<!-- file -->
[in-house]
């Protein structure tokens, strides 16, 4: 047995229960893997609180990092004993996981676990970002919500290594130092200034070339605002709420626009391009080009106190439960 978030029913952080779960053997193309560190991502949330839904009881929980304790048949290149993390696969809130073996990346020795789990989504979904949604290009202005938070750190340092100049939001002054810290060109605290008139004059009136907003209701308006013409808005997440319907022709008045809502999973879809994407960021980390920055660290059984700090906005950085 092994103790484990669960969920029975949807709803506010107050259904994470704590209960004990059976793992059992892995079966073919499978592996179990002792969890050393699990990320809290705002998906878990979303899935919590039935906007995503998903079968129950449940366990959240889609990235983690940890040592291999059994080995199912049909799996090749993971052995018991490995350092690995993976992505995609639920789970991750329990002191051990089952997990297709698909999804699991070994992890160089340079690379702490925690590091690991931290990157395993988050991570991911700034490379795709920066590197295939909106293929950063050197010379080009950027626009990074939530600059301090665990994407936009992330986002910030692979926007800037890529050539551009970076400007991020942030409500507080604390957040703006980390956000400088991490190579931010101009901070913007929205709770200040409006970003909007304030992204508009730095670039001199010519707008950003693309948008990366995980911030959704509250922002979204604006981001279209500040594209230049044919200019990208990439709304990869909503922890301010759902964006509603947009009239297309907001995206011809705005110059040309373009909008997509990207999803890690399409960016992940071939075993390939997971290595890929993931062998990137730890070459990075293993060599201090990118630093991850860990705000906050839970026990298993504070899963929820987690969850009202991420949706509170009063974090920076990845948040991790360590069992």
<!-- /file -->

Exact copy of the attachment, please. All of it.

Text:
[in-house]
């Protein structure tokens, strides 16, 4: 047995229960893997609180990092004993996981676990970002919500290594130092200034070339605002709420626009391009080009106190439960 978030029913952080779960053997193309560190991502949330839904009881929980304790048949290149993390696969809130073996990346020795789990989504979904949604290009202005938070750190340092100049939001002054810290060109605290008139004059009136907003209701308006013409808005997440319907022709008045809502999973879809994407960021980390920055660290059984700090906005950085 092994103790484990669960969920029975949807709803506010107050259904994470704590209960004990059976793992059992892995079966073919499978592996179990002792969890050393699990990320809290705002998906878990979303899935919590039935906007995503998903079968129950449940366990959240889609990235983690940890040592291999059994080995199912049909799996090749993971052995018991490995350092690995993976992505995609639920789970991750329990002191051990089952997990297709698909999804699991070994992890160089340079690379702490925690590091690991931290990157395993988050991570991911700034490379795709920066590197295939909106293929950063050197010379080009950027626009990074939530600059301090665990994407936009992330986002910030692979926007800037890529050539551009970076400007991020942030409500507080604390957040703006980390956000400088991490190579931010101009901070913007929205709770200040409006970003909007304030992204508009730095670039001199010519707008950003693309948008990366995980911030959704509250922002979204604006981001279209500040594209230049044919200019990208990439709304990869909503922890301010759902964006509603947009009239297309907001995206011809705005110059040309373009909008997509990207999803890690399409960016992940071939075993390939997971290595890929993931062998990137730890070459990075293993060599201090990118630093991850860990705000906050839970026990298993504070899963929820987690969850009202991420949706509170009063974090920076990845948040991790360590069992």